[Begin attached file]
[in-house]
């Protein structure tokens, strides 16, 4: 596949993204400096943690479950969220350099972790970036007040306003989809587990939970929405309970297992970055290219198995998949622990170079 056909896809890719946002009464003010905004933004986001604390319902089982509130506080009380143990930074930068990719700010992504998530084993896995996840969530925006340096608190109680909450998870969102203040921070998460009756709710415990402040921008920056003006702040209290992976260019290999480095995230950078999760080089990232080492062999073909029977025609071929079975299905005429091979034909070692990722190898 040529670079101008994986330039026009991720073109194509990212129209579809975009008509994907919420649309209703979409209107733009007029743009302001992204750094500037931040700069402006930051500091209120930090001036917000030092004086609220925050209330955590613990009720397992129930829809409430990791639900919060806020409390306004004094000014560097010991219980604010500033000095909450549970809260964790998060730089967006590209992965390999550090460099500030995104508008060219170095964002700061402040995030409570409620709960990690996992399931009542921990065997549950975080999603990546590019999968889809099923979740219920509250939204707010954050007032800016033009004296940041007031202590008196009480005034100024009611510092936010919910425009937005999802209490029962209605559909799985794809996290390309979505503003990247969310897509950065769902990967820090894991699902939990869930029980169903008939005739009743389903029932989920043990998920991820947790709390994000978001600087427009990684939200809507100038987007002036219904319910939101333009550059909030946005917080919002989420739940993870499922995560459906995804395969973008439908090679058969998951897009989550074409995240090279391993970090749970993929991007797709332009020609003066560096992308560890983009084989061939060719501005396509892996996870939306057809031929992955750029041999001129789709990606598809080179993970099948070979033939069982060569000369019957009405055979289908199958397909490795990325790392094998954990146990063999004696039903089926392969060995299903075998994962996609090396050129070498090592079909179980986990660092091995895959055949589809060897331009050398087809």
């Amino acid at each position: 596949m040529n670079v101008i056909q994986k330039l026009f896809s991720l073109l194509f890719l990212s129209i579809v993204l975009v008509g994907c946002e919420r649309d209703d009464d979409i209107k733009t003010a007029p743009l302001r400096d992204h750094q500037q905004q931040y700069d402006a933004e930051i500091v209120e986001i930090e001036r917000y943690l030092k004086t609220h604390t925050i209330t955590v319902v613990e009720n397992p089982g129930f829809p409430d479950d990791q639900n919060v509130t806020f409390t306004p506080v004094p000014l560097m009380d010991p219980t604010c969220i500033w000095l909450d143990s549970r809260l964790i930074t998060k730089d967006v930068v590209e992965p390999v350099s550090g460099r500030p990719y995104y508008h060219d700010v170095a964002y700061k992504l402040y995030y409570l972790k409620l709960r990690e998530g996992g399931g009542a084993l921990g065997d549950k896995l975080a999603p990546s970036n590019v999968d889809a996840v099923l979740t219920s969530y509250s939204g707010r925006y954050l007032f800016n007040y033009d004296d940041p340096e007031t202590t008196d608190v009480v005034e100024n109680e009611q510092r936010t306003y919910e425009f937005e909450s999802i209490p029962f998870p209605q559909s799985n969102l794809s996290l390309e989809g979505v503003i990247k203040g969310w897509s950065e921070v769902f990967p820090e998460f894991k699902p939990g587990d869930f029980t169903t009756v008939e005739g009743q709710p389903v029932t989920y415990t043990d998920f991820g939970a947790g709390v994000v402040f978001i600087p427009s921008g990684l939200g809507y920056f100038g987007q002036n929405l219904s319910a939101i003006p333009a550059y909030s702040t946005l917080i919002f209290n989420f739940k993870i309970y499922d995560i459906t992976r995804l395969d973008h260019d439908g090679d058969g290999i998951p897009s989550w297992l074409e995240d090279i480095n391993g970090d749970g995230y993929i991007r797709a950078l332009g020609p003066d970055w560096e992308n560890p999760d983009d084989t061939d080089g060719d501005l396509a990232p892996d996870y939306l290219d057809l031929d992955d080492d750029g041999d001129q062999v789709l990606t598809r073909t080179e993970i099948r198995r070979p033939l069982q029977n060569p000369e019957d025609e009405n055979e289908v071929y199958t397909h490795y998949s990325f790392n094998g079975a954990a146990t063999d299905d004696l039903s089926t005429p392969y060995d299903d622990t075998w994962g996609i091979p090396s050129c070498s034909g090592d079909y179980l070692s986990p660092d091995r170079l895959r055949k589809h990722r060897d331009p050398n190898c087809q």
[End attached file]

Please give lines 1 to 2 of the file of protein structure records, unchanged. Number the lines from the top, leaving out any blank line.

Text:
[in-house]
């Protein structure tokens, strides 16, 4: 596949993204400096943690479950969220350099972790970036007040306003989809587990939970929405309970297992970055290219198995998949622990170079 056909896809890719946002009464003010905004933004986001604390319902089982509130506080009380143990930074930068990719700010992504998530084993896995996840969530925006340096608190109680909450998870969102203040921070998460009756709710415990402040921008920056003006702040209290992976260019290999480095995230950078999760080089990232080492062999073909029977025609071929079975299905005429091979034909070692990722190898 040529670079101008994986330039026009991720073109194509990212129209579809975009008509994907919420649309209703979409209107733009007029743009302001992204750094500037931040700069402006930051500091209120930090001036917000030092004086609220925050209330955590613990009720397992129930829809409430990791639900919060806020409390306004004094000014560097010991219980604010500033000095909450549970809260964790998060730089967006590209992965390999550090460099500030995104508008060219170095964002700061402040995030409570409620709960990690996992399931009542921990065997549950975080999603990546590019999968889809099923979740219920509250939204707010954050007032800016033009004296940041007031202590008196009480005034100024009611510092936010919910425009937005999802209490029962209605559909799985794809996290390309979505503003990247969310897509950065769902990967820090894991699902939990869930029980169903008939005739009743389903029932989920043990998920991820947790709390994000978001600087427009990684939200809507100038987007002036219904319910939101333009550059909030946005917080919002989420739940993870499922995560459906995804395969973008439908090679058969998951897009989550074409995240090279391993970090749970993929991007797709332009020609003066560096992308560890983009084989061939060719501005396509892996996870939306057809031929992955750029041999001129789709990606598809080179993970099948070979033939069982060569000369019957009405055979289908199958397909490795990325790392094998954990146990063999004696039903089926392969060995299903075998994962996609090396050129070498090592079909179980986990660092091995895959055949589809060897331009050398087809």